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Political Spending as a Form of Advertising: Analysis, Research, Facts


Statistics during a Presidential Election Year

Every four years, citizens of the free world gather at poll stations and vote to elect a leader. A lot of factors influence our decisions, but one major factor is advertising. Candidates spend millions of dollars for their campaigns so that they can get their messages across to us. In 2008 we saw a lot new ways the campaigns were handled; from You Tube® to Twitter® the candidates wanted let us know of their plans if they were elected President.

With new ways of communicating to the masses, it is no wonder that more money has been spent over each consecutive Presidential Election Year. In 2004, Bush and Kerry spent over $600 million on TV and Radio ads. This of course pales in comparison to what McCain and Obama spent in 2008, which is a whooping $2.9 billion in total advertising. And if you want to look at the 2000 election between Bush and Gore, they only spent a little over $163 million. So on average, spending on advertising has almost quadrupled with each Presidential Election.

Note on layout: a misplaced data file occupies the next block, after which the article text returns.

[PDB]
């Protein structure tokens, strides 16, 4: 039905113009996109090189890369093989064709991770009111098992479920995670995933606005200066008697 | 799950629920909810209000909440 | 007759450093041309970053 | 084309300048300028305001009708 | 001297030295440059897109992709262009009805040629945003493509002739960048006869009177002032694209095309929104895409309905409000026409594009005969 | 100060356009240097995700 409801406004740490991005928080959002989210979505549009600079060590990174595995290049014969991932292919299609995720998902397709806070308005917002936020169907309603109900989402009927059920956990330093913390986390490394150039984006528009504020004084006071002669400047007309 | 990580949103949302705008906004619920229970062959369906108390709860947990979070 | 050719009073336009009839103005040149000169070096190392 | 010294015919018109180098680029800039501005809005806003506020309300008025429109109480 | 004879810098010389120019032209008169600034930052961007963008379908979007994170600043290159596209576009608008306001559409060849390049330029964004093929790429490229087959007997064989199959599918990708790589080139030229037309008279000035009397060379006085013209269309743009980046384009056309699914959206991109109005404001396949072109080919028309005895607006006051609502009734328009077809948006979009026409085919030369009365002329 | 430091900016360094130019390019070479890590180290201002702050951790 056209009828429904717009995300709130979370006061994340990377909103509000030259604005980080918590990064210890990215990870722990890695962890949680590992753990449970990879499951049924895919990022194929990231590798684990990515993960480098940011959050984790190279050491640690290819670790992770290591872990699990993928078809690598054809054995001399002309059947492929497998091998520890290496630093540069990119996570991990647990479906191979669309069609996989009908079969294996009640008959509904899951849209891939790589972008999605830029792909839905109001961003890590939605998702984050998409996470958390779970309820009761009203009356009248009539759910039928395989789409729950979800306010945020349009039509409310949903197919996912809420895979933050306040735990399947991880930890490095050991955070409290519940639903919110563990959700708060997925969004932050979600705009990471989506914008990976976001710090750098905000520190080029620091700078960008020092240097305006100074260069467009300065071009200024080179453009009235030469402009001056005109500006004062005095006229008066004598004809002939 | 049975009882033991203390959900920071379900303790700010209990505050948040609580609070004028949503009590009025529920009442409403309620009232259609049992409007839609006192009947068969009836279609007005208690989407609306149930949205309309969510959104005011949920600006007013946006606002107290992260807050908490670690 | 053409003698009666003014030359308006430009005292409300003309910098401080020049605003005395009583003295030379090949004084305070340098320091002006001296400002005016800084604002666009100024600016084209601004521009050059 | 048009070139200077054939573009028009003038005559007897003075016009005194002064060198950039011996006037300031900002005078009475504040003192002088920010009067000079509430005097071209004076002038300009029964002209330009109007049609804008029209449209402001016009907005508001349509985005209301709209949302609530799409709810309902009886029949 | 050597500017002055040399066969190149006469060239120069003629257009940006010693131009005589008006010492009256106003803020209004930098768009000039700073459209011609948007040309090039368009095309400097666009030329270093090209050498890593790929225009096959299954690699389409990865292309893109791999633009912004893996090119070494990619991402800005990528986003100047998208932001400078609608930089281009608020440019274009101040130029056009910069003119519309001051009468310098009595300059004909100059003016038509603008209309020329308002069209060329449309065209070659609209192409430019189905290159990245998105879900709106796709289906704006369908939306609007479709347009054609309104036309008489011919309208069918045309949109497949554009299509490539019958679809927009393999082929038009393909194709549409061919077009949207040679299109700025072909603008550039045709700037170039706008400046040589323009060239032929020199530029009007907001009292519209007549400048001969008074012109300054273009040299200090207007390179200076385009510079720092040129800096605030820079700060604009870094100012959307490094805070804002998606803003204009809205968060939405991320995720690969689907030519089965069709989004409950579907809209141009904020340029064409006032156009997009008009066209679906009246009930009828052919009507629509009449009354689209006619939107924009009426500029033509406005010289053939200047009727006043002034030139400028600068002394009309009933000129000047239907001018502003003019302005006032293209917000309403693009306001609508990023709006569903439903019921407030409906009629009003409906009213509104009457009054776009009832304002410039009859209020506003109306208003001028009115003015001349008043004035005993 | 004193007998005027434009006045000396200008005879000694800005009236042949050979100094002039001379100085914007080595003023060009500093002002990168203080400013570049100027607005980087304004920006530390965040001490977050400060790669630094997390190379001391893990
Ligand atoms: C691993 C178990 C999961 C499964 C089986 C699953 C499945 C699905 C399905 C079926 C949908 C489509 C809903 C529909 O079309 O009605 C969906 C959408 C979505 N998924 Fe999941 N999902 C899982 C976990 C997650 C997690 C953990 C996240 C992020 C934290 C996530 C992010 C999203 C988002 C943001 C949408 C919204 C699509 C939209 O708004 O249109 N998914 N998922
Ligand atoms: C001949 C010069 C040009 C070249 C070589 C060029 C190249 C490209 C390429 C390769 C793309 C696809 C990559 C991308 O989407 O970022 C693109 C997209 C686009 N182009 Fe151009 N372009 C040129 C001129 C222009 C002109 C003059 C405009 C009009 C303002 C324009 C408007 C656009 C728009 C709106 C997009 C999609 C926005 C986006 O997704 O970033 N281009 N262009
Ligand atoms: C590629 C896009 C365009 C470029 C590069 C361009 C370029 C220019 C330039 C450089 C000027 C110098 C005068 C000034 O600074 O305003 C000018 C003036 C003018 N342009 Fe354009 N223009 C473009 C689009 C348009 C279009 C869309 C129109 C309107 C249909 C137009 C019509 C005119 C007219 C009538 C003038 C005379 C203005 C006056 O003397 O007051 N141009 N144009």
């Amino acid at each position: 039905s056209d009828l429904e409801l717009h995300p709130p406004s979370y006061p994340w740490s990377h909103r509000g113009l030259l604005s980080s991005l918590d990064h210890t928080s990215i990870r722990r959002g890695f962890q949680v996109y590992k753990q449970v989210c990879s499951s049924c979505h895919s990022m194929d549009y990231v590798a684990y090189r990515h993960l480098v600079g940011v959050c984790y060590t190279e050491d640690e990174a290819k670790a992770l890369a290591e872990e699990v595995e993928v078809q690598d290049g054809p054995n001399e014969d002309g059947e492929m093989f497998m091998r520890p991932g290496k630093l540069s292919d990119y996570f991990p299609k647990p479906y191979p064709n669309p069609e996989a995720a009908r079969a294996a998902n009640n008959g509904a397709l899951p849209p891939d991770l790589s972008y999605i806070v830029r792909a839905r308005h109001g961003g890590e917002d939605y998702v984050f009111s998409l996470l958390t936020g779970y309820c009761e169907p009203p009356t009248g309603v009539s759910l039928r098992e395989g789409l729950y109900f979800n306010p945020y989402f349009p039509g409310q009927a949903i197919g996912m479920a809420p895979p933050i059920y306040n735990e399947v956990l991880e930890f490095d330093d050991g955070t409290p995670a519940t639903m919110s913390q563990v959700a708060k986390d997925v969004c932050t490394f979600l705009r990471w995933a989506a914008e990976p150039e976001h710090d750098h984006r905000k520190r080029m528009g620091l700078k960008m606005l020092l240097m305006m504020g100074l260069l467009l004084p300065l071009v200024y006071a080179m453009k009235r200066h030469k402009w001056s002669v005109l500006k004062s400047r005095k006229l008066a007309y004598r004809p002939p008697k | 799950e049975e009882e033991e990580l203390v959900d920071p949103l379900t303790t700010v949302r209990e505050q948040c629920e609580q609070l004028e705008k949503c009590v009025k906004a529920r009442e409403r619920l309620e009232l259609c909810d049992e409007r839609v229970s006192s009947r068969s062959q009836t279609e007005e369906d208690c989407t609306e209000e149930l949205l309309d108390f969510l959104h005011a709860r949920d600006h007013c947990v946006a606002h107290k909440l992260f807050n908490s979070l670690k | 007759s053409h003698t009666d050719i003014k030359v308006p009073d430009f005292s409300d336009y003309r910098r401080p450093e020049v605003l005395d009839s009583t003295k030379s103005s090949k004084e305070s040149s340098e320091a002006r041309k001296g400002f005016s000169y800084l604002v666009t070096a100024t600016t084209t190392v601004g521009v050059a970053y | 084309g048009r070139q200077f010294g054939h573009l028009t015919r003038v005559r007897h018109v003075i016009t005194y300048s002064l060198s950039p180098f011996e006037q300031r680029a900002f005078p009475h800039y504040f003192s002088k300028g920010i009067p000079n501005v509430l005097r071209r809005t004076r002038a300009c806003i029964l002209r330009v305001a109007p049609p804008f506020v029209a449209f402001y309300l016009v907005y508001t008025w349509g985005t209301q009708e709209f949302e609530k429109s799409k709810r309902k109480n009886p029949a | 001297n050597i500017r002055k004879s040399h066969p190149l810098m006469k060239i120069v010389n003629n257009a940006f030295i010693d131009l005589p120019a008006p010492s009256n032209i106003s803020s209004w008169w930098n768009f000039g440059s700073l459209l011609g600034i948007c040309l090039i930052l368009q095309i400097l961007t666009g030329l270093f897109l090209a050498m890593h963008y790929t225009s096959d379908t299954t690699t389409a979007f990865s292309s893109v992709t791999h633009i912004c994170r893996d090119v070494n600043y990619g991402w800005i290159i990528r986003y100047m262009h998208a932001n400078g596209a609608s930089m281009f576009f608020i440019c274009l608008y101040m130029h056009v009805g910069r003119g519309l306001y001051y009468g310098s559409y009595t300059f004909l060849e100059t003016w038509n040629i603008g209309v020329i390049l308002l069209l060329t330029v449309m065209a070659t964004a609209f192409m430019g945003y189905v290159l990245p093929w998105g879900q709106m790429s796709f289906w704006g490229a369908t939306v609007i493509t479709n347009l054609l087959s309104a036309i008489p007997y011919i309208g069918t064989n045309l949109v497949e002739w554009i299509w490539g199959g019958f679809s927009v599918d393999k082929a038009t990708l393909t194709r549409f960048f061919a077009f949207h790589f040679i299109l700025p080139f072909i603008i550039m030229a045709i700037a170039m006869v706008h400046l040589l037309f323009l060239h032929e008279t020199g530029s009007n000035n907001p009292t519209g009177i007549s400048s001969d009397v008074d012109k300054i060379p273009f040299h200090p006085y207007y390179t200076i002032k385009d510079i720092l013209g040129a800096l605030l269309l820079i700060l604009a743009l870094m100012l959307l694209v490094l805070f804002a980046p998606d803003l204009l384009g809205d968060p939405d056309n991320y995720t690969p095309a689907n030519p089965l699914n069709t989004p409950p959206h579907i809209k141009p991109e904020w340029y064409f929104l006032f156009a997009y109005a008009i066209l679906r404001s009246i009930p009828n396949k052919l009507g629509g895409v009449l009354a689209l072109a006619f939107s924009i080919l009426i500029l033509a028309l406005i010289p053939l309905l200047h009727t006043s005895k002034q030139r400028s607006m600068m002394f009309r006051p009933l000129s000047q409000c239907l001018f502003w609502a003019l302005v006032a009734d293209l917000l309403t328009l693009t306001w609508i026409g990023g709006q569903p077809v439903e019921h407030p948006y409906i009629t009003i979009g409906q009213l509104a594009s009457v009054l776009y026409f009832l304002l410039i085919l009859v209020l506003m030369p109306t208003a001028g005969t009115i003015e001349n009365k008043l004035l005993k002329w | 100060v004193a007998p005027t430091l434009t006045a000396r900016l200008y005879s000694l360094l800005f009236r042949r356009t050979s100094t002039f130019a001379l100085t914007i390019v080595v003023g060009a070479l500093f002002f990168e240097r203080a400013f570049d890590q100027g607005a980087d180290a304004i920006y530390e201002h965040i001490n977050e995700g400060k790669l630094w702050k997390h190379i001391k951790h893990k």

Although spending has increased with each Presidential Election, one must note that the increase might be attributed to 2002’s Campaign Finance Reform Law, which bars parties from collecting money from corporations and unions. This forced the parties to collect money from wealthy individuals.



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